The venerable 9-inch rear end, originally offered in 1957-1987 Ford cars and light trucks, has been a staple of drag racing for over 50 years. Its beefy 9-inch ring gear proved to be an effective alternative to the 8-3/4 Mopar and GM 12-bolt (8.875-inch diameter ring gear) housings of the era, with other attributes also a factor in its popularity. The Ford’s removable carrier design made it easy to swap gear sets, and the aftermarket responded by offering over two dozen ratios between 3.00 and 6.50:1.
Highly respected driveline products manufacturer Mark Williams Enterprises took the 9-inch Ford to the next level by developing the industry’s first modular aluminum housing for the genre. Through use of CNC-machined components, the precise alignment of gears and axles assures optimum efficiency through mitigating performance-robbing friction. Interchangeable end bells facilitate a variety of housing widths and mounting options (solid or 4-link), as well as bearing sizes. The modular approach also facilitates using the housing in multiple vehicles and switching between 4-link and solid mounts.
Many racers hang on to the idea that the 9-1/2 and 10-inch gear sets account for quicker ETs because of the lighter weight, but that line of reasoning has its flaws. – Mark Williams
To increase the housing’s ability to withstand increasing amounts of power, special 9.5-inch pitch diameter gears (physical diameter 9.250-inch) and 10-inch pitch diameter (actual diameter 9.400-inch) were offered and the carrier case clearanced accordingly. The basic 9-inch rear end has been pushed to its limits.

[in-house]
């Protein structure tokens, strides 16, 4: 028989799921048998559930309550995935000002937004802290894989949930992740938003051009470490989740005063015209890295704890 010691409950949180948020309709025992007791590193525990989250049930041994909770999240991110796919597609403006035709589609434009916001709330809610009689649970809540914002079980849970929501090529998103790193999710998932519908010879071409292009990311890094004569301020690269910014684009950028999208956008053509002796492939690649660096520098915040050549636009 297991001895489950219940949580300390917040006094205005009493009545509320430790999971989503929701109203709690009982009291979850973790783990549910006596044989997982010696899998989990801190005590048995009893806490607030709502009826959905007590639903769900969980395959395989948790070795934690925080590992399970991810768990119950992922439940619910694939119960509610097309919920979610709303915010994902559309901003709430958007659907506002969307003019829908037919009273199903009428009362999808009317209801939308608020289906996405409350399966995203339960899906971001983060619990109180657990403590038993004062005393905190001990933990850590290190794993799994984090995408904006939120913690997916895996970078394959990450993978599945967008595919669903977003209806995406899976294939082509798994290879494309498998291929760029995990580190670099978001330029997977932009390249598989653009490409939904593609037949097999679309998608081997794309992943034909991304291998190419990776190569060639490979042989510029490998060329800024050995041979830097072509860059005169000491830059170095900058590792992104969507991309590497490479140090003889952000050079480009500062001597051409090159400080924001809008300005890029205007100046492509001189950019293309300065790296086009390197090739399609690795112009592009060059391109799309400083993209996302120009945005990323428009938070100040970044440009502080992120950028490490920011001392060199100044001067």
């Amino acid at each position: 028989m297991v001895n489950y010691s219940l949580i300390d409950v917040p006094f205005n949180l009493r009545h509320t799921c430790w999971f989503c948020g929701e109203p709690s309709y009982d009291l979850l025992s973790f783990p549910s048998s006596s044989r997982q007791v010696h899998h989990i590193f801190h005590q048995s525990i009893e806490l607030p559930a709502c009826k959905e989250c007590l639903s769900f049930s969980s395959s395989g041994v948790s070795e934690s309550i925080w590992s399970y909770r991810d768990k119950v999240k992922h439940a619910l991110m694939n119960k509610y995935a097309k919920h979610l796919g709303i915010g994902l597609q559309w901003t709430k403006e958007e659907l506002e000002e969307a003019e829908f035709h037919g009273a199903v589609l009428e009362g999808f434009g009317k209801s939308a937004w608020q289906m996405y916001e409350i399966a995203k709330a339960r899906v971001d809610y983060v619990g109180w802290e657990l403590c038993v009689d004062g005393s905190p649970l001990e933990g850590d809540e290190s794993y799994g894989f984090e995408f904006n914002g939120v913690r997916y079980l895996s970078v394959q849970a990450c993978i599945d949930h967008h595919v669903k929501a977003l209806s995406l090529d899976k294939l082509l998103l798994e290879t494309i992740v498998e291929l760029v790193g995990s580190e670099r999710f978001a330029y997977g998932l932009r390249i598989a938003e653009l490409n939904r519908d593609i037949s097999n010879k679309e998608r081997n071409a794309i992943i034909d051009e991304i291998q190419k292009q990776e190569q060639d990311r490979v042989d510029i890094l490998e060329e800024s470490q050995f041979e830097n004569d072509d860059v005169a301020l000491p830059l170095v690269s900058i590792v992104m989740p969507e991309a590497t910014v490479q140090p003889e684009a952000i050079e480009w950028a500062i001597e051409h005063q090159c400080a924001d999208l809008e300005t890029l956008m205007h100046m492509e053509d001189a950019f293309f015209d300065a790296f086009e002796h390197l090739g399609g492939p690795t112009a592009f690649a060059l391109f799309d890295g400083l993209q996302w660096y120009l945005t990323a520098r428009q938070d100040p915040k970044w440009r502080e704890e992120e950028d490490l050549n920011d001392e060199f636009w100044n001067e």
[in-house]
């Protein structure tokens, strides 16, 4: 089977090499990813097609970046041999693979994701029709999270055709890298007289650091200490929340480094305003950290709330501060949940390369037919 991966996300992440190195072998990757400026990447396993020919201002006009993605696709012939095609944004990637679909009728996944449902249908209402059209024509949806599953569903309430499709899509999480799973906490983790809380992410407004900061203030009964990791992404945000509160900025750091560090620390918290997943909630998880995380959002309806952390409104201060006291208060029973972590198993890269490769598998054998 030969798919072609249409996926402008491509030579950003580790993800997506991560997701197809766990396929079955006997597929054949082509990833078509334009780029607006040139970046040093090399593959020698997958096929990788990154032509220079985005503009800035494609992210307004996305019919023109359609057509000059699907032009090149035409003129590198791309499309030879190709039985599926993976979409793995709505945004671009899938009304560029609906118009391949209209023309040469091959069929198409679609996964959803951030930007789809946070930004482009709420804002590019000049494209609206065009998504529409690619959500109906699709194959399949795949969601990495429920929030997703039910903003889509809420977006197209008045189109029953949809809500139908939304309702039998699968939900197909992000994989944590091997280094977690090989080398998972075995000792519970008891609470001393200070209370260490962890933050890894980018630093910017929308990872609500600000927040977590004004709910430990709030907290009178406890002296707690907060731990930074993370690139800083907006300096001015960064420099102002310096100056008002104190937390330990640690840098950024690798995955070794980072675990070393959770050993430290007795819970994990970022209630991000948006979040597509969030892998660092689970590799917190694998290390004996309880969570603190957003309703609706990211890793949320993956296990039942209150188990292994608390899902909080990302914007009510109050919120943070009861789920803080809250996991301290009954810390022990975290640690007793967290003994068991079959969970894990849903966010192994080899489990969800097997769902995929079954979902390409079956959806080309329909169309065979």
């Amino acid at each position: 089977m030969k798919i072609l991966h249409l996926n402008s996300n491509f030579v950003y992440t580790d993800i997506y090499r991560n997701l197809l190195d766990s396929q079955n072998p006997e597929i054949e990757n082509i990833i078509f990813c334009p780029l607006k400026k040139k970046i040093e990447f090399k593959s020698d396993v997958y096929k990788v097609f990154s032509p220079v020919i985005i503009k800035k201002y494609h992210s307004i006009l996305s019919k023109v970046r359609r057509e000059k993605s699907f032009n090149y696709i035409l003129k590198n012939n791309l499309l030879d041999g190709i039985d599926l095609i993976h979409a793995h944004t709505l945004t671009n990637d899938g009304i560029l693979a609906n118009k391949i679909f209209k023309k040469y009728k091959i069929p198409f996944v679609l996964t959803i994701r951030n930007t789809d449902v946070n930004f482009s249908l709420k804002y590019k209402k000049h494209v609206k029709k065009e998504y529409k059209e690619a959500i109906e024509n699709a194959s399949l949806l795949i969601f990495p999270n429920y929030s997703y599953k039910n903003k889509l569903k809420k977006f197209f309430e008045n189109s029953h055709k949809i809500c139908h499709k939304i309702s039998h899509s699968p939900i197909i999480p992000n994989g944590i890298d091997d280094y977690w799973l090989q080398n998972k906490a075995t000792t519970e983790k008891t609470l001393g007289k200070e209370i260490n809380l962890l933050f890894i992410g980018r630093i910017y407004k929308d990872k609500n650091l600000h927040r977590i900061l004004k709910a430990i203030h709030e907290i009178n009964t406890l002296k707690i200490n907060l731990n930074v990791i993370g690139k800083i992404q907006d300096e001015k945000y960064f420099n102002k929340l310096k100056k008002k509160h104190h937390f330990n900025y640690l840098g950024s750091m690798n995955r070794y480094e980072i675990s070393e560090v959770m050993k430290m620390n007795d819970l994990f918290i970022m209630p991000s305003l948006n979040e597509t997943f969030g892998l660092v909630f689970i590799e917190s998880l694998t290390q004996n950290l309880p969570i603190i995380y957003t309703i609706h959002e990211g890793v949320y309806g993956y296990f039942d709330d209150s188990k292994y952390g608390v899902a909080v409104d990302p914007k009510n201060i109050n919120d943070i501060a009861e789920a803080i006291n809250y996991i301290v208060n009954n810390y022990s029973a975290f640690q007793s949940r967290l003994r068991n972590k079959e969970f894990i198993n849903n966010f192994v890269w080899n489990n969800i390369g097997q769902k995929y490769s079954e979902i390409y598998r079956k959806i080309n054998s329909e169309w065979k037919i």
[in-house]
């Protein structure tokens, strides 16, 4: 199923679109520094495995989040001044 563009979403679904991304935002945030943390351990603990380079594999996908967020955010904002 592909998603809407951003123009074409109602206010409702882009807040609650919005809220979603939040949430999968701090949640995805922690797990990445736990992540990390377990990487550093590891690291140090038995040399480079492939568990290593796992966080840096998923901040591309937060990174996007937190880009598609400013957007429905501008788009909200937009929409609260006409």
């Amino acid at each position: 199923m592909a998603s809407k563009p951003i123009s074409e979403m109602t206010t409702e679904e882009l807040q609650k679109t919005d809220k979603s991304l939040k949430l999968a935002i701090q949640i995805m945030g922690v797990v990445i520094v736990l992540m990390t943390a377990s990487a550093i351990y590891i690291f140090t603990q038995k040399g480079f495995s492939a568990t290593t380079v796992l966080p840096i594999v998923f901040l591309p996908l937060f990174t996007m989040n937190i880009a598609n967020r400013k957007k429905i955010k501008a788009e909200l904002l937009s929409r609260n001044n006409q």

In Williams’ own words, “The 9-inch and variants of the basic design was reaching the limits —especially with blown and nitrous-boosted cars. The utilization of the larger diameter gears within the constraints of the 9-inch Ford housing still has gear life limits, even with the 9.5- and 10-inch variations. The 11-inch gear was a clean sheet approach with the bearing and spline sizes that is in proportion to the larger gear pitch diameter. The rear is called an 11-inch but it is actually designed with a 12-inch pitch diameter gear.”
In designing the housing, M-W called upon lessons learned from its history with its highly successful 9-inch Ford unit. The 11-inch housing is cast from the same aircraft aluminum alloy as its little brother, and incorporates a through-bolt design for securing the bearing caps —originally developed by Williams. The end bells are interchangeable, which facilitates upgrading from a 9- to an 11-inch housing, and a similar hypoid location bodes well for adapting it to existing drivelines, although the driveshaft may need to be shortened.
While the ring gears measures 11-inches in diameter, it’s machined with a 12-inch pitch diameter —which moves the “sweet spot” for set-up slightly outboard and reduces contact stress and friction where the pinion meshes with the ring gear. At what point is the 11-inch rear end recommended over a highly modified 9-inch unit? “When the gear life of the 9-1/2 and 10-inch ring and pinions becomes short, it’s time to move up to the 11-inch housing,” Williams says.